How They Got There: The 1980-1989 NL Cy Young Winners

If you want to get an idea of how high the bar is to become a Hall of Fame pitcher, consider that only two of the 17 Cy Young winners from the 1980s have been inducted. One, Steve Carlton, is a four-time winner whose career spanned three decades. The other, Rollie Fingers, was one of the better relievers in the game throughout his 16-year career.

Those not in the Hall of Fame had a shorter span of greatness, even if only one year. Temporarily unlocking that Cy Young ability can come down to a change of scenery, a strong supporting cast, or working with a new pitching instructor. In other words, being in the right place at the right time. Here’s a look back at how the NL Cy Young winners of the 1980s were acquired.

1980 NL Cy Young
Rank Name Team Age How Acquired W L IP ERA FIP WAR
CY Steve Carlton PHI 35 Trade (STL) Feb’72 24 9 304.0 2.34 2.42 8.8
2nd Jerry Reuss LAD 31 Trade (PIT) Apr’79 18 6 229.1 2.51 2.99 4.6
3rd Jim Bibby PIT 35 Free Agent (CLE) Mar’78 19 6 238.1 3.32 3.82 2.6

At the time, St. Louis Cardinals lefty Steve Carlton and Philadelphia Phillies right-hander Rick Wise were in very similar situations. Both were All-Stars in their mid-20s who wanted to be paid a higher salary than their respective teams were offering for the 1972 season. Players didn’t yet enjoy a right to free agency. If a player held out for his preferred salary, he might find himself sitting out part of the season, or on the trading block; very rarely did teams submit to a player’s salary demands.

With less than two months before Opening Day, the Cardinals and Phillies agreed on a Carlton-for-Wise trade. Both players signed for exactly what they had wanted with their new teams, according to Wise. Carlton’s salary rose from $40,000 to $65,000.=; Wise wanted to double his $25,000 salary, so it’s assumed that he made $50,000.

While Wise met expectations with solid back-to-back seasons for St. Louis — he was an All-Star in 1973 — Carlton was more of an enigma after two years in Philly. After winning his first Cy Young award following a 27-win, 1.97 ERA season in year one, he posted a 3.90 ERA and 20 losses the following year. But by the time he won his third Cy Young award in 1980 at the age of 35, it was clear that he was one of the best pitchers in the history of the game and a lock for the Hall of Fame.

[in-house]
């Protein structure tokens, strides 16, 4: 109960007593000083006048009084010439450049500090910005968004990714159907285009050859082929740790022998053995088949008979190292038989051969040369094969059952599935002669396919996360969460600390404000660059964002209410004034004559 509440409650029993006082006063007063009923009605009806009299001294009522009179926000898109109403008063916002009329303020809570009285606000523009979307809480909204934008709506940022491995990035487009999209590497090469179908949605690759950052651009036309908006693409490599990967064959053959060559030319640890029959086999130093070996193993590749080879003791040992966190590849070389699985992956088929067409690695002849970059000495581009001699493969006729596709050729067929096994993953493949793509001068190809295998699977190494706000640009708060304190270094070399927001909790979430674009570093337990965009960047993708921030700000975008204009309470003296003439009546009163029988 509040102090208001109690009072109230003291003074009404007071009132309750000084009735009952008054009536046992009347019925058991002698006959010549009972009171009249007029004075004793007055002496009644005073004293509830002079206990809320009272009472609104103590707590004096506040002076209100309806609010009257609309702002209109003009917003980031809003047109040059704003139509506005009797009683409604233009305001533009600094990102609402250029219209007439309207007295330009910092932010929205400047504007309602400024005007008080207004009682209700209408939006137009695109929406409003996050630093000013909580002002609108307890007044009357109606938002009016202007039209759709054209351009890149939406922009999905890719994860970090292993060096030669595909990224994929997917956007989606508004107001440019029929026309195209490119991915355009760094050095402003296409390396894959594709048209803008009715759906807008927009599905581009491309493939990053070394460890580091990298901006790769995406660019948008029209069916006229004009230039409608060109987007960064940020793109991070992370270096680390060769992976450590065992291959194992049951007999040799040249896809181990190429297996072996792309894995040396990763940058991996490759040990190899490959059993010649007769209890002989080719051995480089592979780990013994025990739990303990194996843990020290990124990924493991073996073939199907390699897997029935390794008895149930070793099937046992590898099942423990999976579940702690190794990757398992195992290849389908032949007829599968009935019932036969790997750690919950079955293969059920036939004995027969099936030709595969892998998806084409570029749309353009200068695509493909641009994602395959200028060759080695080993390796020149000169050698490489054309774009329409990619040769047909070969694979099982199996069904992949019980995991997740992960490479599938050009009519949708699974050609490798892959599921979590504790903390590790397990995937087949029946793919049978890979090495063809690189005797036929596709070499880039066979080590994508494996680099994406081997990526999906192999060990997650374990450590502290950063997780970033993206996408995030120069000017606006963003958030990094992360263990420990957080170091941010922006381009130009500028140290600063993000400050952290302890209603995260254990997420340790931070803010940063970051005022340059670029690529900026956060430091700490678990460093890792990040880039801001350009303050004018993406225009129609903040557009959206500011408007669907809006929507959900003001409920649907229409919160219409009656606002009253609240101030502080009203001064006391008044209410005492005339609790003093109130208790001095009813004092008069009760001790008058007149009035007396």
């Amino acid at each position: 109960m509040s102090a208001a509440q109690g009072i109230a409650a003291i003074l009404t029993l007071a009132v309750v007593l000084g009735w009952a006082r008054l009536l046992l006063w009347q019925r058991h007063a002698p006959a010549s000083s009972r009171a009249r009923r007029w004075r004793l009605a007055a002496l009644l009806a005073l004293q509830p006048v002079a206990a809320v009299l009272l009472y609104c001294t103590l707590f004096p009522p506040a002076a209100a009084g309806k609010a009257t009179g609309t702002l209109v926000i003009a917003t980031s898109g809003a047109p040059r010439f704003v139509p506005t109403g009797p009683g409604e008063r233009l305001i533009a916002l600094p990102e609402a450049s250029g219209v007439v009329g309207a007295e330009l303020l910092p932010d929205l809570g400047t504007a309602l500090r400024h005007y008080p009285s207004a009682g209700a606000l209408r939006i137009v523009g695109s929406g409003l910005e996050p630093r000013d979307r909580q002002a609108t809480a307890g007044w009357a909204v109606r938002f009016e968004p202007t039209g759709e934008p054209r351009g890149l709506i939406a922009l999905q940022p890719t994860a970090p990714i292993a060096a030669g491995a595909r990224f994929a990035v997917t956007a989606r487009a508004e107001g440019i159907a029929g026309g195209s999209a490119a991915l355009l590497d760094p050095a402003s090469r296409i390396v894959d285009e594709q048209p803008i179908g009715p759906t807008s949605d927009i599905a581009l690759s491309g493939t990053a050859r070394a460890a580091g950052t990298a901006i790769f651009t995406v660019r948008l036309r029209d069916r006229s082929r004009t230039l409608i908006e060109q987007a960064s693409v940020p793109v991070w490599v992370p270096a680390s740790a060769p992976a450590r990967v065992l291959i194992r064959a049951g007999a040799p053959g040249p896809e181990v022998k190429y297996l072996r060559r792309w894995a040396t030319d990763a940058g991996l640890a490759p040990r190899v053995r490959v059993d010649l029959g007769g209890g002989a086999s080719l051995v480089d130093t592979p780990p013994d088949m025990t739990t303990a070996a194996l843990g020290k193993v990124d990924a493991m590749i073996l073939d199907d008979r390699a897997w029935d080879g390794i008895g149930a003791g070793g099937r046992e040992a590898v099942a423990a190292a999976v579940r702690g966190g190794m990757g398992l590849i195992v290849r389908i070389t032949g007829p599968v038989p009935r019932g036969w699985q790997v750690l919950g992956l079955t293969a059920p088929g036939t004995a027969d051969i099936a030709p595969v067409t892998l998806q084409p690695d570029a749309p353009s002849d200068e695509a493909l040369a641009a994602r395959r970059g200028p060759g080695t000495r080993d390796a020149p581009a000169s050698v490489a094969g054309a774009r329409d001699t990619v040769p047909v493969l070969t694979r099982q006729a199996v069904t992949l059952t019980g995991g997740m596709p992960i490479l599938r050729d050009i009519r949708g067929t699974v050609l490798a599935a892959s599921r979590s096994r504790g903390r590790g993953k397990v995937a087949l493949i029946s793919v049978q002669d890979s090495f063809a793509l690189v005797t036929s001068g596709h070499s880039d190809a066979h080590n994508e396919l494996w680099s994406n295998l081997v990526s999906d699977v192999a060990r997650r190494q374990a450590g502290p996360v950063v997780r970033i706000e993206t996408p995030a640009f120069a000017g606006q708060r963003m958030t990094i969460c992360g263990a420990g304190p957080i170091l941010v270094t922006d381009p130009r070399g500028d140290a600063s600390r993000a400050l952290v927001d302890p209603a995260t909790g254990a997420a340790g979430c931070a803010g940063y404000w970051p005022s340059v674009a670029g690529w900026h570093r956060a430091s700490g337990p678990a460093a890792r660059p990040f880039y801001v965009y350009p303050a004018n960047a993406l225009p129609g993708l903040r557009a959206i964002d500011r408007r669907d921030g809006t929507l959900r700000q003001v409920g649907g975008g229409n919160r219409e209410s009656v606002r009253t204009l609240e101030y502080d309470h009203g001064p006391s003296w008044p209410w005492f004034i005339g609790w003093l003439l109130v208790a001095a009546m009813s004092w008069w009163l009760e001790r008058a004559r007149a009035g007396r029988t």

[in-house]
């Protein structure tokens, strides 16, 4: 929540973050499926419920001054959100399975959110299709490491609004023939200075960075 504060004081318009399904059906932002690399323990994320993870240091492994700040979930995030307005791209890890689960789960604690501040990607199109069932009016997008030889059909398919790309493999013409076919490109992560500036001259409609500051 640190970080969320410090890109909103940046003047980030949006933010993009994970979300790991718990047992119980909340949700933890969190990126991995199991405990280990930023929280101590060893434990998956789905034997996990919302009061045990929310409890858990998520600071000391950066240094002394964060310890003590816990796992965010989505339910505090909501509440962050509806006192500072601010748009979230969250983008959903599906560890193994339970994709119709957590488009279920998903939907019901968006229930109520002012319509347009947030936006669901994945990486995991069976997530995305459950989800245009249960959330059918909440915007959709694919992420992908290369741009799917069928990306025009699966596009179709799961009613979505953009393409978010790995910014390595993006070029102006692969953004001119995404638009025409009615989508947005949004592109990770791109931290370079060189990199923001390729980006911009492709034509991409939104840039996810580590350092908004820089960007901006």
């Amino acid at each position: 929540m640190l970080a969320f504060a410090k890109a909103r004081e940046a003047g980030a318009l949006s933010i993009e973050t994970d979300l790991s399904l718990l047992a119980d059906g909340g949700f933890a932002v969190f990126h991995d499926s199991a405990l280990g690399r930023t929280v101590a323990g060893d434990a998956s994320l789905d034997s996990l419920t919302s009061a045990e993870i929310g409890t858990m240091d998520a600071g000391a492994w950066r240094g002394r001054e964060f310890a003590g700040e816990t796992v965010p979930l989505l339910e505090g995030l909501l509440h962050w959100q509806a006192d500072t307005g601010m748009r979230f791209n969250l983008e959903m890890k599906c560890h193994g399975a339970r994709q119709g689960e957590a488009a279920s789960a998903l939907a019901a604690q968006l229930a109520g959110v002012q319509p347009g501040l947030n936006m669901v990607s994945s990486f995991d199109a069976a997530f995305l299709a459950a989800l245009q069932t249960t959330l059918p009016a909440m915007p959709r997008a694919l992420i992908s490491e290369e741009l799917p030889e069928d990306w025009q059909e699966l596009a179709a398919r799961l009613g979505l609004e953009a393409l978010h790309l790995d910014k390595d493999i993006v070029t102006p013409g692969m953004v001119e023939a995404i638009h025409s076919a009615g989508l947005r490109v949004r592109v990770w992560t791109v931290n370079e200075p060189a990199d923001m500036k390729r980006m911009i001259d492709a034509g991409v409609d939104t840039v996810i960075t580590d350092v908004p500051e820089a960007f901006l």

1981 NL Cy Young
Rank Name Team Age How Acquired W L IP ERA FIP WAR
CY Fernando Valenzuela LAD 20 Purchased (MEX) Jul’79 13 7 192.1 2.48 2.44 4.9
2nd Tom Seaver CIN 36 Trade (NYM) Jun’77 14 2 166.1 2.54 3.58 1.8
3rd Steve Carlton PHI 36 Trade (STL) Feb’72 13 4 190.0 2.42 2.33 5.3

The story goes something like this. Sometime in the mid-70s, Mexican League scout Mike Brito, a former Washington Senators’ farmhand, struck out in a semipro game on a wicked screwball from a right-hander named Bobby “Babo” Castillo. On Brito’s recommendation, the Los Angeles Dodgers signed Castillo in June 1977. A year later, Brito was hired by the Dodgers as a scout.

In 1979, the Dodgers would take a chance on another pitcher discovered by Brito, an 18-year-old lefty out of the Mexican League named Fernando Valenzuela. Armed with a curveball and an unimpressive fastball — as we’d soon find out, he also had a remarkable baseball IQ and maturity beyond his years — Valenzuela was urged to add a third pitch to his repertoire. Brito suggested that Castillo, who had spent parts of multiple seasons in the Dodgers’ bullpen, teach the youngster his screwball. It didn’t take long for Valenzuela to perfect the pitch, beginning his fast rise to stardom.

When Valenzuela got the call to the big leagues in September 1980, Brito was already well-known around the game as the sharp-dressed man with the Panama hat, cigar, and radar gun standing directly behind home plate at just about every Dodgers game. Castillo was in the Dodgers’ bullpen, where Valenzuela would spend his first few weeks in the majors. The two combined for four shutout innings in Valenzuela’s second appearance. That must’ve been a proud moment for Brito.

Now, think how surreal it must’ve been for Castillo in 1981 when this 20-year-old rookie led the team to a World Series championship using the screwball that he taught him.

1982 NL Cy Young
Rank Name Team Age How Acquired W L IP ERA FIP WAR
CY Steve Carlton PHI 37 Trade (STL) Feb’72 23 11 295.2 3.10 2.41 8.2
2nd Steve Rogers MON 32 Drafted 1st Rd (4) ’71 19 8 277.0 2.40 2.76 6.4
Rank Name Team Age How Acquired W Sv IP ERA FIP WAR
3rd-T Bruce Sutter STL 29 Trade (CHC) Dec’80 9 36 102.1 2.90 3.63 0.2
Rank Name Team Age How Acquired W L IP ERA FIP WAR
3rd-T Fernando Valenzuela LAD 21 Purchased (MEX) Jul’79 19 13 285.0 2.87 2.81 6.1